Who develops WebKit?

February 06, 2010

Edit: I wrote a followup to this post. Please read that before jumping to conclusions.

Who develops WebKit? Open-source projects that come from a single company typically have trouble attracting contributors from outside, but WebKit seems more successful than most in broad usage and contributions from both the industry and enthusiasts. I was curious about the trends of the project so I thought I'd dive into the commit history.

I hesitated to post this because it's easy to misinterpret. So please read the following carefully before jumping to conclusions. I am skeptical it is possible to measure contribution in a meaningful way; counting lines of diff credits people who make whitespace changes too heavily and penalizes people who spend weeks tracking down a subtle bug that results a one-liner change, while tracking commit counts weights people who commit frequently (e.g., Git users) more heavily. With that said, surely either way of counting at least correlates with investment.

Furthermore, Apple has had a working WebKit port since the first release of Safari, so the majority of continuing work that Apple does is core features that benefit everyone: all of that yummy stuff like CSS3 gradients and transforms. The work of ports (including Chromium) is primarily adapting WebKit to the particular platform, which only benefits the port. (Though as I mentioned earlier Google is gradually migrating towards more core features — I missed a bunch in that earlier list, including web forms 2 and Gears-derived HTML5 features like storage/database/app cache.)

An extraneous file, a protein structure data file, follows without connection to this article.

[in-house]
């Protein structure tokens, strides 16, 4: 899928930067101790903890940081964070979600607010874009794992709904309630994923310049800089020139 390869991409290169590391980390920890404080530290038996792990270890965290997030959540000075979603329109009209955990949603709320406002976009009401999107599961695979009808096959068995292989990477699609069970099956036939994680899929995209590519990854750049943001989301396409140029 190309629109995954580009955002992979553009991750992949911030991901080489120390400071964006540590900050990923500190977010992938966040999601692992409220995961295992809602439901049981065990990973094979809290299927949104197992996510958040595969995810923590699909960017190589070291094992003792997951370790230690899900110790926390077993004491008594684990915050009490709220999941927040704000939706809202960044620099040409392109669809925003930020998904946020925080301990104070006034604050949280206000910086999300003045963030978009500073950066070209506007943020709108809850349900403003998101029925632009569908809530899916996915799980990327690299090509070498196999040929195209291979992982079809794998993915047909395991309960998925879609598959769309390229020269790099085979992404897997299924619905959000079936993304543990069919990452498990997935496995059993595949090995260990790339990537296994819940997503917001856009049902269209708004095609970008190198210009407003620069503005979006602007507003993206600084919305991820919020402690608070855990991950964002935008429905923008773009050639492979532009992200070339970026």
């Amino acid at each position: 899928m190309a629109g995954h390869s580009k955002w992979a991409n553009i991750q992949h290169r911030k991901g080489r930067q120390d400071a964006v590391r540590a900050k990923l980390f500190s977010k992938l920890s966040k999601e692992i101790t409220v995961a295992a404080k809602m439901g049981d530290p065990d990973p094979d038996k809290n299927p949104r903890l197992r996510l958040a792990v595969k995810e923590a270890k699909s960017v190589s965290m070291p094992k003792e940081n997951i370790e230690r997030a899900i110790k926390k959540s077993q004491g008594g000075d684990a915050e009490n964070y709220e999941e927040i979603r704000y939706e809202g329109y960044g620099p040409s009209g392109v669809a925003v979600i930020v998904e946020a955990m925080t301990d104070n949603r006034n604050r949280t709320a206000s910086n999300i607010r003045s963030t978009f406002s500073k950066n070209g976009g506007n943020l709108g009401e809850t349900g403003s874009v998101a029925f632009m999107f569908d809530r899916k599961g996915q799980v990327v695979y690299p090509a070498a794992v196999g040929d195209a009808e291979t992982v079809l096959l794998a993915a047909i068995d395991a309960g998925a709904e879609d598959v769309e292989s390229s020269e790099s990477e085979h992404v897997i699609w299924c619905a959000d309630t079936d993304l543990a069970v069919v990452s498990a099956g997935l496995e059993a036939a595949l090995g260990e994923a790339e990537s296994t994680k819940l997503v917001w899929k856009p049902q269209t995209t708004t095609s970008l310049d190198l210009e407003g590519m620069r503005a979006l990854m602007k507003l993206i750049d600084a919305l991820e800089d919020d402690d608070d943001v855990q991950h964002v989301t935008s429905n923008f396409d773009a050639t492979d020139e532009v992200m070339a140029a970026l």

Finally, it's difficult to credit the work of many people to a particular company, as companies tend to hire from the talent pool of existing WebKit hackers, and people like Eric worked on WebKit at Apple, then at a startup, now on WebKit at Google. I took the easy way out and credited these to the latest applicable company; for example, the work done Qt hackers on WebKit before Nokia acquired Trolltech are credited below to Nokia, which isn't accurate.

Ok, enough disclaimers. Here's a graph of commits/day with some of the heavier committers split out into separate lines. I still think it's interesting despite its many flaws. The two spikes in Apple work appear to be related to Safari releases (though the first also correlates with the release of Chrome and appear to be a lot of work on the JavaScriptCore JavaScript engine).

I'd also at some point like to take a look at which projects attract which developers. As I looked at this data I noticed in particular that SVG and the inspector seem to have attracted, better than other parts of WebKit, developers outside of any particular community. I suspect it is because those pieces of WebKit are relatively self-contained; stuff like the core layout engine are way more difficult to hack on (unless your last name is Hyatt). If you'd like to play with the data I've collected (or improve it!) the code is up on github.